Have a great weekend, everyone!

How to Overcome Self-Condemnation: Appealing to the Mercy of God

A man seeks God's forgiveness in prayer.

Sometimes when you make a mistake, the hardest part of forgiveness is forgiving yourself. If you’re like me, you might tend to beat yourself up for mistakes you’ve made, mulling over them at night and asking yourself how you could be so stupid. Self-condemnation completely hinders the process of forgiveness.

When we make a mistake, we must ask God for his mercy and strive to resist temptation and live according to His Word, but sometimes our own thoughts can make it much harder to feel forgiven when we imprison ourselves in our own guilt. What we forget in those moments is how much God truly loves us. In order for us to move forward with peace and in confidence, knowing that He has forgiven us, we must recognize His love for us and that His mercy has no end.

Two examples in His Word show us what it means to appeal to God’s mercy.

When Lot and his family escaped Sodom and Gomorrah, he asked God to save a nearby city so that they might flee to it and be saved.

“Behold now, thy servant hath found grace in thy sight, and thou hast magnified thy mercy, which thou hast shewed unto me in saving my life; and I cannot escape to the mountain, lest some evil take me, and I die: Behold now, this city is near to flee unto, and it is a little one: Oh, let me escape thither, (is it not a little one?) and my soul shall live. And he said unto him, See, I have accepted thee concerning this thing also, that I will not overthrow this city, for the which thou hast spoken. Haste thee, escape thither; for I cannot do any thing till thou be come thither. Therefore the name of the city was called Zoar.”

Genesis 19:19-22 (KJV)

One of the first things Lot said to God was a reminder that God had granted Lot grace and that He had “magnified [His] mercy” by saving Lot’s life. When Abraham went to God to try to convince Him not to destroy Sodom and Gomorrah, he appealed to God’s justice, asking if God would destroy the “righteous with the wicked” (see Genesis 18:23). Abraham did not succeed in his intercession for Sodom and Gomorrah, but Lot succeeded in his intercession for Zoar by appealing first to the grace and mercy of God when he was in danger and needed to be saved.

In the New Testament, Jesus told a parable of humility and mercy when comparing the Pharisee to the publican.

“Two men went up into the temple to pray; the one a Pharisee, and the other a publican. The Pharisee stood and prayed thus with himself, God, I thank thee, that I am not as other men are, extortioners, unjust, adulterers, or even as this publican…. And the publican, standing afar off, would not lift up so much as his eyes unto heaven, but smote upon his breast, saying, God be merciful to me a sinner.”

Luke 18:10-11, 13 (KJV)

In this parable, the publican acknowledged his sinfulness and asked that God would show him mercy. He showed humility and an understanding of his own faults and need for a Savior.

These examples remind us to appeal to God’s mercy when we are facing difficulties and when we need forgiveness. Lot appealed to God’s mercy when he needed salvation from circumstances. The publican appealed to God’s mercy when he needed salvation from sin. Neither Lot nor the publican were perfect men, but in Lot’s case and in the parable of the publican, both men were sincere in their appeals, and God showed them His mercy. When we make a mistake and ask for forgiveness, we’re stating that we cannot make it on our own. Our appeal to God’s mercy becomes a declaration that we need Him.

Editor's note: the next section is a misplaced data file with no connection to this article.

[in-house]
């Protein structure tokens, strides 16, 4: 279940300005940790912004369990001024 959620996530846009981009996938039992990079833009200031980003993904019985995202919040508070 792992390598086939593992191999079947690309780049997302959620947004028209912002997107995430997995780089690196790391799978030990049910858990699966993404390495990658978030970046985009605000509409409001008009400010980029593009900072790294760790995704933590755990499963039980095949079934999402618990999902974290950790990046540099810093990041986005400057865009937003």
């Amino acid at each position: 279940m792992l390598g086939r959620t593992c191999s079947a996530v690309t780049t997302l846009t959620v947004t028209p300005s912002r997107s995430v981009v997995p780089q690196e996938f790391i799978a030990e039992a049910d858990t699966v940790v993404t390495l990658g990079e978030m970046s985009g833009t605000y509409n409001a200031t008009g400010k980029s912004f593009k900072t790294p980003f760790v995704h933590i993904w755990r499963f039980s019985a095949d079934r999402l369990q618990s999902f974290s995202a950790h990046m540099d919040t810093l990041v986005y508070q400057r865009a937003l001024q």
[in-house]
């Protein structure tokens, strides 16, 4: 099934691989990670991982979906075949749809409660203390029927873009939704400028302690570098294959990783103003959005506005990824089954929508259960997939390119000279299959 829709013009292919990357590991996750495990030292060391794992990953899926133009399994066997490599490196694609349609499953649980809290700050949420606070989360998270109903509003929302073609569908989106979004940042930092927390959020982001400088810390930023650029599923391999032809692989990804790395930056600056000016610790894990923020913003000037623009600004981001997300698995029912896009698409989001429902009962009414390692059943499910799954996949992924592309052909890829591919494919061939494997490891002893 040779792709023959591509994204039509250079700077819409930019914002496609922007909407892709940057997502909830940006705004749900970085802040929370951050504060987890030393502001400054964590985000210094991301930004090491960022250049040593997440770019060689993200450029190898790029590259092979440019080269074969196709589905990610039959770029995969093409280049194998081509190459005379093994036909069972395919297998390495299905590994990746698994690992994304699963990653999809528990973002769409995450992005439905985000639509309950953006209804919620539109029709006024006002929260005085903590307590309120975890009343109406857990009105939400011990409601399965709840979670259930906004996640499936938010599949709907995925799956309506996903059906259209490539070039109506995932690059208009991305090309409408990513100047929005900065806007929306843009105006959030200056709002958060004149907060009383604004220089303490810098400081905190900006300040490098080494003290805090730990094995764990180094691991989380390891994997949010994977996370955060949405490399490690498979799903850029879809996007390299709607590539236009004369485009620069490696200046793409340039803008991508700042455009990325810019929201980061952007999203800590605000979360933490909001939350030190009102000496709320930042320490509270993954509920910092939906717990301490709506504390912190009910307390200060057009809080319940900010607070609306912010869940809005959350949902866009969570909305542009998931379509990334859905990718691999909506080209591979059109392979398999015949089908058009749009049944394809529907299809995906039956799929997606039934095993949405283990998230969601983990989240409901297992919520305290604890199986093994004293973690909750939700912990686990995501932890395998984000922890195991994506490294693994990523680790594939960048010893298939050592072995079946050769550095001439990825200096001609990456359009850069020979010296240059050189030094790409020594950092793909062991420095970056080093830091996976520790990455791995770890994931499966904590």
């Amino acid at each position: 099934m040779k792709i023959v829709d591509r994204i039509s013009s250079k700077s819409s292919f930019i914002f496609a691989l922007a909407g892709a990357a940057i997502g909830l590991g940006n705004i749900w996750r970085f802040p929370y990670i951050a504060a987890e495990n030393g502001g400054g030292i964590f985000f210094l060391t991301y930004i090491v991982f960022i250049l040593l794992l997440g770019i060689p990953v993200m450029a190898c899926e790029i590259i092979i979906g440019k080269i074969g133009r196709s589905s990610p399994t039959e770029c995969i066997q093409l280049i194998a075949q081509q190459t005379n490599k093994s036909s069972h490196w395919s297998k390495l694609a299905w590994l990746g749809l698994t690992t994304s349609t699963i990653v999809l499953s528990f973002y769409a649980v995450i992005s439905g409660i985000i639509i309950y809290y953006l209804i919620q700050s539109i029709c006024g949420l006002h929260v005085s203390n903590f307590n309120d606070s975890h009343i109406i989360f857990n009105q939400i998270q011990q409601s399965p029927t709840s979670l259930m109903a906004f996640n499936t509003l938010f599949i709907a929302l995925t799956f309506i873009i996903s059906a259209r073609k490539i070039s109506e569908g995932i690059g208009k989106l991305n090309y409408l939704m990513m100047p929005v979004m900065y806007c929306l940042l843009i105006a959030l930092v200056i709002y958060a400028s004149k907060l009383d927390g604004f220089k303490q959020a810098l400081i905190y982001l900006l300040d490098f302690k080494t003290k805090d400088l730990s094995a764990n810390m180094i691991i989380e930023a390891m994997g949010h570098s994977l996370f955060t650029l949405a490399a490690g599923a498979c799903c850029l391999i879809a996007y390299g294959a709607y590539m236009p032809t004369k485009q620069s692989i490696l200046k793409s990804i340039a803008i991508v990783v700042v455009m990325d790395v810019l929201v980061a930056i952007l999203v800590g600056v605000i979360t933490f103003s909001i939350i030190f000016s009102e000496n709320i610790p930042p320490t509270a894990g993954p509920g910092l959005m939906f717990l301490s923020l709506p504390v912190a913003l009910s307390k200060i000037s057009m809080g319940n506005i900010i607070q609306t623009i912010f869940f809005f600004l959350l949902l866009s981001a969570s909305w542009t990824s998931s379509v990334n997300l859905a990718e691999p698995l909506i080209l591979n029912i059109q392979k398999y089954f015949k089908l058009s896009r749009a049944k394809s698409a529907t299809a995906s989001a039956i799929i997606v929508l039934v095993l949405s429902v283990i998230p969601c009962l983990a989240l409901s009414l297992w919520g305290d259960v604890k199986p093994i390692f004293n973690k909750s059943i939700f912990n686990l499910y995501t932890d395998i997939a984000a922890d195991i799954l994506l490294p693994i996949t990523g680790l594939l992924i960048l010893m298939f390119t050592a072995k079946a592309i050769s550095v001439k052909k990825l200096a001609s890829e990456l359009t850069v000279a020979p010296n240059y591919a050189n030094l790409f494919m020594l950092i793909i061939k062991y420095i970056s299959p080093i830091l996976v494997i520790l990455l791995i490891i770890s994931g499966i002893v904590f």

Messing up again and again is human nature. God knows this. Of course, our human nature is not an excuse to sin, but rather it is a reminder that we need Him in order to resist temptation and receive forgiveness.

God is just and faithful to forgive of us our sins as His Word says in 1 John 1:9.

What these accounts remind me of is how much He wants to forgive us. Our God longs for us to surrender to Him and serve Him in righteousness and sincerity, and when we do, then He will forgive us of our sins. We need not walk in guilt and self-condemnation because He already paid the price for our sins and freed us from guilt and shame.

We can overcome guilt and self-condemnation by appealing to God’s mercy, by recognizing our flaws and inadequacies, and by understanding that it is only through the grace, love, and mercy of our Savior that we move forward and walk in confidence with Him. Self-condemnation will keep us from accepting His forgiveness, but the self-realization of our weaknesses and His great love for us keeps us under His blood and walking in newness of life.

*****

Post Schedule Announcement:

Lots of things are coming up as my schedule will be getting busier over the upcoming weeks, so posts will be on Fridays only until further notice.

I’ve seen there are some newer readers and subscribers to Breathe Pray Repeat, so I also want to say “welcome,” and I pray these posts bless you and encourage you to get closer to God as you seek Him more and study His Word.

If you have any post or Bible study requests, don’t hesitate to comment below or send me a message and let me know! God Bless!

3 Qualities of a Good Servant

A man opens his Bible.

What makes a good and faithful servant?

Is it simply someone who does good deeds and tries to be kind to others? Is it someone who serves their community? Is it someone who prays an hour every day and fills journals with Bible study notes? Is it someone who goes to Bible college and becomes a preacher or worship leader?

What does it take to simply be that good and faithful servant the Lord will welcome into Heaven?